Justice Obscured

Published — January 9, 2014 Updated — May 19, 2014 at 12:19 pm ET

Montana proposes reforms after earning ‘F’ for judicial disclosure

Proposed changes follow Center for Public Integrity investigation on financial transparency


Montana’s highest court is proposing that state judges fill out personal financial disclosure forms — a move that follows a Center for Public Integrity investigation that gave the state a failing grade for its lack of transparency.

The Montana Supreme Court issued an order on Jan. 2 calling for all judges and judicial candidates to face the same financial disclosure requirements as other statewide officials. The order, signed by Chief Justice Mike McGrath, would bring the state in line with the American Bar Association’s model code of judicial conduct.

Montana is one of just three states nationwide that has not required its judges to file personal financial disclosures, according to the Center’s findings in its Dec. 4 Justice Obscured investigation.

The Center evaluated the disclosure rules in all 50 states and the District of Columbia and compared them with those that federal judges face. It then reviewed disclosure reports of more than 300 top judges to flag potential conflicts of interest involving their finances and caseloads.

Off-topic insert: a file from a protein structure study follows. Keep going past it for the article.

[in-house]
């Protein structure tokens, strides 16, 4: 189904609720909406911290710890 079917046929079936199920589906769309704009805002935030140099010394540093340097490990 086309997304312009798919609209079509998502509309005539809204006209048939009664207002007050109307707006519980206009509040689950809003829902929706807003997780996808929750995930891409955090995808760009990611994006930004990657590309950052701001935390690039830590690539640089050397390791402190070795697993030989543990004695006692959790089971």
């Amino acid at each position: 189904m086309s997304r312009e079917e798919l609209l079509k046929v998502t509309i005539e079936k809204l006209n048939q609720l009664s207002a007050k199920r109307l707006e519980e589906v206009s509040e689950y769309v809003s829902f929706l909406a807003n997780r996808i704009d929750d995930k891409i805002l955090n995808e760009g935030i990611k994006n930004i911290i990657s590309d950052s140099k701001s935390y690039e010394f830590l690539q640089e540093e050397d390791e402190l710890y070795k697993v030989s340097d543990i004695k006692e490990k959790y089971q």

Such disclosures help build public confidence in the judicial system by providing transparency about judges’ financial ties, judicial ethics experts say.

Utah and Idaho are the only other states without disclosure rules for state judges, although Idaho has proposed adding some reporting requirements for judges.

Montana court officials had been resistant to the idea of disclosure, with court officials saying that they already had rules in place to avoid financial conflicts. After the Center’s Justice Obscured investigation ran, McGrath told the Associated Press that by following a strictly enforced code of judicial conduct, the court has “moved sort of beyond mere disclosure.”

Judicial experts and local newspaper editorials, however, called for letting the public evaluate those financial ties, too.

One of the newspapers to call for such reforms, the Great Falls Tribune, is now praising the court’s proposed rule in an editorial. It called the move a “breath of fresh air.”

McGrath did not return a call for comment immediately Thursday.

The proposal now undergoes a 60-day public comment period. Then, the Supreme Court justices will hold a public meeting to discuss any input on the idea, Montana Court Administrator Beth McLaughlin said.

Read more in Money and Democracy

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